Today
is the second session of the book
study
for Guided Math in Action hosted
by Courtney and
Sarah at their blog, Adventures in Guided Math.

Chapter 3

I do
not a compiled “teacher toolkit” just for myself or “student toolkits” just for
them. Instead, we all share the math
tools that are found in two lower cabinets.
They are easily accessible, yet do not add any clutter to the
classroom. I will be updating the labels
on each bin to allow for them to find the tool they need more easily. Some of
the math tools that are found in the cabinet are the following:

-base
ten blocks

-linking
cubes

-square
tiles

-rulers

-pattern
blocks

-seasonal
counters (pumpkins, hearts, etc.)

-plastic
coins and paper money

-laminated
hundreds charts

-ten
frames

-number
lines

-flashcards

-dice

-dominoes

-decks
of cards

If I
want students to use a particular tool, I take those bins out of the cabinet
and place them in a central area. Other
than that, students are allowed to use tools from the cabinet at will as long
as they use them as tools and not toys.
We had an issue with rulers this year becoming toys instead of tools, so
I plan on having a more in-depth discussion at the beginning of this year about
how to use math tools appropriately.

As
for routines, my students know to take out their math warm up each morning as
soon as they walk in the door and unpack.
This routine is going to change a little this year with my new Brain
Boosting Binders (more about these tomorrow).
When
I used Guided Math and the workshop model, I had a set routine where students
rotated through 4 activities each day. I
followed the MATH acronym:

M –
Math with the Teacher (guided math)

A –
At your Seat (independent practice of skill or math journal)

T –
Technology (math programs on the computer or tablet)

H –
hands-on math activity (individual, partner or group)

The
same group started with me and rotated in the same direction. That way the only thing I had to possibly
explain to the whole group was a new hands-on activity before beginning
rotations.

Chapter 4

Question
1: In my ideal world, I would meet with groups daily. This is my goal for the new school year. When I would do the MATH rotations last year,
I would meet with each group every day.

Question
2: My groups were not as fluid as I would like, but I did switch students
around if I felt it was necessary. I
would like to use pre-assessments and exit tickets to form my small groups. I know that this will better serve my
students.

Question
3: Record-keeping is one of my weak areas.
I do a lot of formative assessments, but I don’t always record these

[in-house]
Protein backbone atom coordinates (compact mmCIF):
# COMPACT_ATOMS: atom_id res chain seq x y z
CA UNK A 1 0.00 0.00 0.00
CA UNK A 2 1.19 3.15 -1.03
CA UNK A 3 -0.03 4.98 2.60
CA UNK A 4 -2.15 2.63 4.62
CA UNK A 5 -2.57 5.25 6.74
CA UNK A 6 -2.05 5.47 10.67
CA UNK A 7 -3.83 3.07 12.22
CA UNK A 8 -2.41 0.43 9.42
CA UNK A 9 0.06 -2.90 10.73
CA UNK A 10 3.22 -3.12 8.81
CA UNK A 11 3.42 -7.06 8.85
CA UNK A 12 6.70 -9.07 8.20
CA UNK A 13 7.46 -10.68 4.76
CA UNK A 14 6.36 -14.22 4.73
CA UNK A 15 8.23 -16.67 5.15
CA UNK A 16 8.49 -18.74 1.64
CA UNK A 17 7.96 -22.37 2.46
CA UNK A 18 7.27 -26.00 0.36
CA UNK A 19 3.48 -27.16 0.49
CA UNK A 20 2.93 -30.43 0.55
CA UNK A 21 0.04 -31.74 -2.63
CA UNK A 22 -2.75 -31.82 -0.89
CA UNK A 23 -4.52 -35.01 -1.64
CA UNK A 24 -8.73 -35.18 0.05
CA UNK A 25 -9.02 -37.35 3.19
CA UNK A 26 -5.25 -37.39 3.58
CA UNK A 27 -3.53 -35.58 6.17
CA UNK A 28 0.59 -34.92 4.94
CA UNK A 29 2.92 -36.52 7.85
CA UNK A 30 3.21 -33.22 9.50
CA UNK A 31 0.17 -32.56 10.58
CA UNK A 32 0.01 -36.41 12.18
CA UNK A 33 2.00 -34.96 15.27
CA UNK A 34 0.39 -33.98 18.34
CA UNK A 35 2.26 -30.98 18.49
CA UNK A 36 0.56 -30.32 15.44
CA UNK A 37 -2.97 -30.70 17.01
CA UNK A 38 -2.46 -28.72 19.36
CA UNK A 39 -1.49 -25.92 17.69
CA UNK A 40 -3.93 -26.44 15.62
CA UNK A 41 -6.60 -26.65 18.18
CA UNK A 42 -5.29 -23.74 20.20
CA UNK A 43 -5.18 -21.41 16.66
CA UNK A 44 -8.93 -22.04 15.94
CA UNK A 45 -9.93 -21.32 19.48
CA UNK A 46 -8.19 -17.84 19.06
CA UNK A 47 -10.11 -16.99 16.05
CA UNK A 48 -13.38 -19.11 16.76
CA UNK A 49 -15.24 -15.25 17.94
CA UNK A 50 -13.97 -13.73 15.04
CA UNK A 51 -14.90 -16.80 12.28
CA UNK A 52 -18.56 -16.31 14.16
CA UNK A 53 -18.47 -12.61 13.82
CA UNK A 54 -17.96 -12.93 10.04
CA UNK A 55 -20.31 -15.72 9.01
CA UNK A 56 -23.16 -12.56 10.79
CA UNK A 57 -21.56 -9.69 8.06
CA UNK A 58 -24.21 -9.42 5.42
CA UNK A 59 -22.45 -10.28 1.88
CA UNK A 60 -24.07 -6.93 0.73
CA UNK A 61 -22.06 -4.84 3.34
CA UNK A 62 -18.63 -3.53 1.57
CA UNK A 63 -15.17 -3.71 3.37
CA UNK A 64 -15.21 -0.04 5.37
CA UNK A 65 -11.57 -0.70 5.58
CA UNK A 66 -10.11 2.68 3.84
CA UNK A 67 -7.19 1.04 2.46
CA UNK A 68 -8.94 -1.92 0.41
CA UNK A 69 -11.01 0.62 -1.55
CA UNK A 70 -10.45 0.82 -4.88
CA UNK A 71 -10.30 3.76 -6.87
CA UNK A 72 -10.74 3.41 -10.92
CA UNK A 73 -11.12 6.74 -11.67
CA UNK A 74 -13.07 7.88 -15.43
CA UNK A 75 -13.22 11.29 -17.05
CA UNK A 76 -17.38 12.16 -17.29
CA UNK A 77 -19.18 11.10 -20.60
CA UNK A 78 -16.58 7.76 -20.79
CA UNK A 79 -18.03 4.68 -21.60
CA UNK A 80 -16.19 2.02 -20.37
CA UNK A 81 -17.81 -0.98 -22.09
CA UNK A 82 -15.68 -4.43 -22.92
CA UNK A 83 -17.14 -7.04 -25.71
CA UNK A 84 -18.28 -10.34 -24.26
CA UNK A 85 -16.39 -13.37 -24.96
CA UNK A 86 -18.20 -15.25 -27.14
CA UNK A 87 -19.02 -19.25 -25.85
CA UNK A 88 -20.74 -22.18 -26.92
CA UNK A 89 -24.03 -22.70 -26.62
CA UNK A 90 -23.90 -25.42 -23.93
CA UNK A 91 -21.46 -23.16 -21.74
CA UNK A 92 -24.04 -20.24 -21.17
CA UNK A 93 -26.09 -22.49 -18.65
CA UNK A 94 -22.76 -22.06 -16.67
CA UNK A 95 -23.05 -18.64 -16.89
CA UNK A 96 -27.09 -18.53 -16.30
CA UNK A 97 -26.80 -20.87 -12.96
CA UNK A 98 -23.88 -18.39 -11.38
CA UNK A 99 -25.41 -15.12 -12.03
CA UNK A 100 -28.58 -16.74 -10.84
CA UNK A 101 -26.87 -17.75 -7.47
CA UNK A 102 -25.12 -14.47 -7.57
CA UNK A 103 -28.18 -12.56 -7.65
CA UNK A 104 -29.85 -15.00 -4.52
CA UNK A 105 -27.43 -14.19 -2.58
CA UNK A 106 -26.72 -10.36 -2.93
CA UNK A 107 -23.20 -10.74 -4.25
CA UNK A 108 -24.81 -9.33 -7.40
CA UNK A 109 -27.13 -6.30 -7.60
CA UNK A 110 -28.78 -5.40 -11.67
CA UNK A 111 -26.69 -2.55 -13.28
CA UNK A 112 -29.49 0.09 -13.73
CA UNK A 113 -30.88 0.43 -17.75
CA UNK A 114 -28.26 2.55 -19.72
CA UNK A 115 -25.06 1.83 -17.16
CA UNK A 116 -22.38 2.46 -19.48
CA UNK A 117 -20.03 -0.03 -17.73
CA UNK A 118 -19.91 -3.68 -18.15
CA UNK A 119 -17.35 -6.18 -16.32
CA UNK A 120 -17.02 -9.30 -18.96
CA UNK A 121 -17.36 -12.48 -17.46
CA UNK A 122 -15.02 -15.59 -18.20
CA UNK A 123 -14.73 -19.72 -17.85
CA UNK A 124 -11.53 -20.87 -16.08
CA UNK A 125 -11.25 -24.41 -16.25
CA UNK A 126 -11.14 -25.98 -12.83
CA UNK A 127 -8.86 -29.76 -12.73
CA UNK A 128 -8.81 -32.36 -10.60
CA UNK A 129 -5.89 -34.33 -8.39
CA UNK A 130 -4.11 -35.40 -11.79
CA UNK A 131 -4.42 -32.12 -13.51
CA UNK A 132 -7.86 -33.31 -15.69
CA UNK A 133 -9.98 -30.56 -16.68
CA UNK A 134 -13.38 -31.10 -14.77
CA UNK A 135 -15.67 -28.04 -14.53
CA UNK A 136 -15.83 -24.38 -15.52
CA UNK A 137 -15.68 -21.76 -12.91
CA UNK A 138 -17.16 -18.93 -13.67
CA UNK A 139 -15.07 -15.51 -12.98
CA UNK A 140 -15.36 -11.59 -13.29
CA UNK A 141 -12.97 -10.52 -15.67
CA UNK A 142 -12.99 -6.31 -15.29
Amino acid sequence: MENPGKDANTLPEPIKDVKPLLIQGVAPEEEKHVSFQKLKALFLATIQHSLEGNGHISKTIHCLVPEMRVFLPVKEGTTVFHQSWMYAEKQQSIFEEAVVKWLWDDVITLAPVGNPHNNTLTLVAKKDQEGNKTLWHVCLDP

assessments or observations. I need to
find a way to keep up with all of my notes this year. I like the post-it idea because there are
always post-its around, but I feel like I might need a more organized and
possibly bound notebook to use so that I don’t lose the notes. I'd appreciate any tips or suggestions for record-keeping.

The next session of this book study is Wednesday to discuss Chapter 5. If you want to join us, but haven’t bought the book yet, you can download it right now on your Kindle or
Kindle App. The book is $21.69 on Amazon for your Kindle or you can even rent
it on your Kindle starting at just $8. If you prefer a hardcopy of the book, it
is $33.20 on Amazon (get it in 2 days or less with Amazon Prime).

I have struggled with record-keeping over the years as well. I am going to try the sticky note idea this year and explained how I am going to use it in my post today. I am hoping this will be the one for me. Time will tell... Thanks so much for sharing your thoughts and plans for this coming school year.

ReplyDeleteSarah

I get so caught up in actually doing the math and working with the kids that I forget to take notes. I downloaded the sticky note forms and may give them a try this year too. Thank you for sharing!

DeleteHi Lauren,

ReplyDeleteI like the MATH acronym you use for stations. Such an easy reminder for students on what station they are in and what is expected of them. Thanks for sharing!

Mel

The Teaching Crew

Thanks Mel! My second graders really caught on and knew where to start and where to go next.

DeleteThanks for the MATH acronym. Definitely something to remember!

ReplyDeleteThank you Pam. I hope you can use the acronym in your class too.

DeleteMATH acronym is fantastic! I haven't decided yet how I am going to set up my rotations, but I need to get with it. Summer is running out! :-)

ReplyDeleteCrystal

Teaching Little Miracles

Thanks Crystal! I need to get my math rotations figured out too since I didn't use them consistently last year. I love reading all of these books and other blogs, but then I get too many good ideas and can't decide.

Delete